Aristotle on being: an Aristotelian critique of Russell’s theory of existence
Couvalis, Spyridon George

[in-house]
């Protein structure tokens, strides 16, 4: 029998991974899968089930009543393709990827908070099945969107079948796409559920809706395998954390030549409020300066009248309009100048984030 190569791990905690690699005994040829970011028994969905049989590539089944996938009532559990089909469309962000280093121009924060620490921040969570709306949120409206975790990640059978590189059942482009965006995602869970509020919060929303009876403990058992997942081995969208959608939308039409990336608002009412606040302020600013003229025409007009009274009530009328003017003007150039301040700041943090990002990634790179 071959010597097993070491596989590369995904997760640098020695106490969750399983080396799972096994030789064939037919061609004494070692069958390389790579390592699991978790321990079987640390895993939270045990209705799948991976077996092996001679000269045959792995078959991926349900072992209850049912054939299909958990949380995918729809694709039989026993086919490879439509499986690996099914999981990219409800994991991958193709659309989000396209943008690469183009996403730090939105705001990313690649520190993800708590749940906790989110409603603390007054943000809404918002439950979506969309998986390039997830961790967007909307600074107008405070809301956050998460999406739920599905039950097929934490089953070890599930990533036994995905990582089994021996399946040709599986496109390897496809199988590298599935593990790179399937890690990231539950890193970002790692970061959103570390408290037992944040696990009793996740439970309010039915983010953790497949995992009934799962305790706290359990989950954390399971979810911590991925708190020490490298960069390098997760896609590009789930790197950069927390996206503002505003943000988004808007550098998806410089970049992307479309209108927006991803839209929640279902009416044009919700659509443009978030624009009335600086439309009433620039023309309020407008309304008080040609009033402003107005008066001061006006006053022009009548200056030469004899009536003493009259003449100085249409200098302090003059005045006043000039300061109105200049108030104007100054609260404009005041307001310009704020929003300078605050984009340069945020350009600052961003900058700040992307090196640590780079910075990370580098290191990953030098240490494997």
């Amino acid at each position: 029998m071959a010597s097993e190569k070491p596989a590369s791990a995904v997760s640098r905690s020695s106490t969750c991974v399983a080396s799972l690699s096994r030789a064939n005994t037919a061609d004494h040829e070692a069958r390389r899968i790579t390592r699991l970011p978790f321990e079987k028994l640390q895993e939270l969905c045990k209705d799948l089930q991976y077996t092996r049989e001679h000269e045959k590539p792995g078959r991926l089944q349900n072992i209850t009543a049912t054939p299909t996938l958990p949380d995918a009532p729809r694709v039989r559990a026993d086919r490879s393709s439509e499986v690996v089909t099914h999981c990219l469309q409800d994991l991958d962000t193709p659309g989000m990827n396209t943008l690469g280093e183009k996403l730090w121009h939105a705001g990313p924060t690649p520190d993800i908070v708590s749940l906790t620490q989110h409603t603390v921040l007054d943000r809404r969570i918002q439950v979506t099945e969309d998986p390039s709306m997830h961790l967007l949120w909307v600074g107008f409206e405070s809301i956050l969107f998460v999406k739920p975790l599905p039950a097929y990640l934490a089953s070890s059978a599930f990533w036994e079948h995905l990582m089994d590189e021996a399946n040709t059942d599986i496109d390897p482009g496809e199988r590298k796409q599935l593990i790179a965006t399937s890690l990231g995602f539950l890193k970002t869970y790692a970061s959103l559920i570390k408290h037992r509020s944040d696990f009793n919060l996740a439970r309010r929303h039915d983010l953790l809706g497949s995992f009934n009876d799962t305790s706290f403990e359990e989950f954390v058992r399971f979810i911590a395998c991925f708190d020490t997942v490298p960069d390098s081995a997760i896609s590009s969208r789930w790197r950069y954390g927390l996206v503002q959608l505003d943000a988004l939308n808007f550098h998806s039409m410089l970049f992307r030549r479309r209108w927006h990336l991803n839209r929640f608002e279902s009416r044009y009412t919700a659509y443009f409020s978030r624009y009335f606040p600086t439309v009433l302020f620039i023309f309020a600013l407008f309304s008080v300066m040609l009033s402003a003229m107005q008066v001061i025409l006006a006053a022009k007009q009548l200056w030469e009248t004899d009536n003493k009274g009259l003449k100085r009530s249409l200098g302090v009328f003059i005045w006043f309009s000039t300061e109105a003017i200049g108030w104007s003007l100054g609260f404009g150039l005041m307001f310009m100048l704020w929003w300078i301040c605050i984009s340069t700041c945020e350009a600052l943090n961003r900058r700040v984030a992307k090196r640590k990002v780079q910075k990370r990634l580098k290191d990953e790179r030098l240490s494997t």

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Aristotle explains existence through postulating essences that are intrinsic and perception independent. I argue that his theory is more plausible than Hume’s and Russell’s theories of existence. Russell modifies Hume’s theory because he wants to allow for the existence of mathematical objects. However, Russell’s theory facilitates a problematic collapse of ontology into epistemology, which has become a feature of much analytic philosophy. This collapse obscures the nature of truth. Aristotle is to be praised for starting with a clear account of ordinary objects rather than immediately reifying mathematical objects. He thus allows us to have a coherent account of existence and truth, and to easily resist collapsing ontology into epistemology.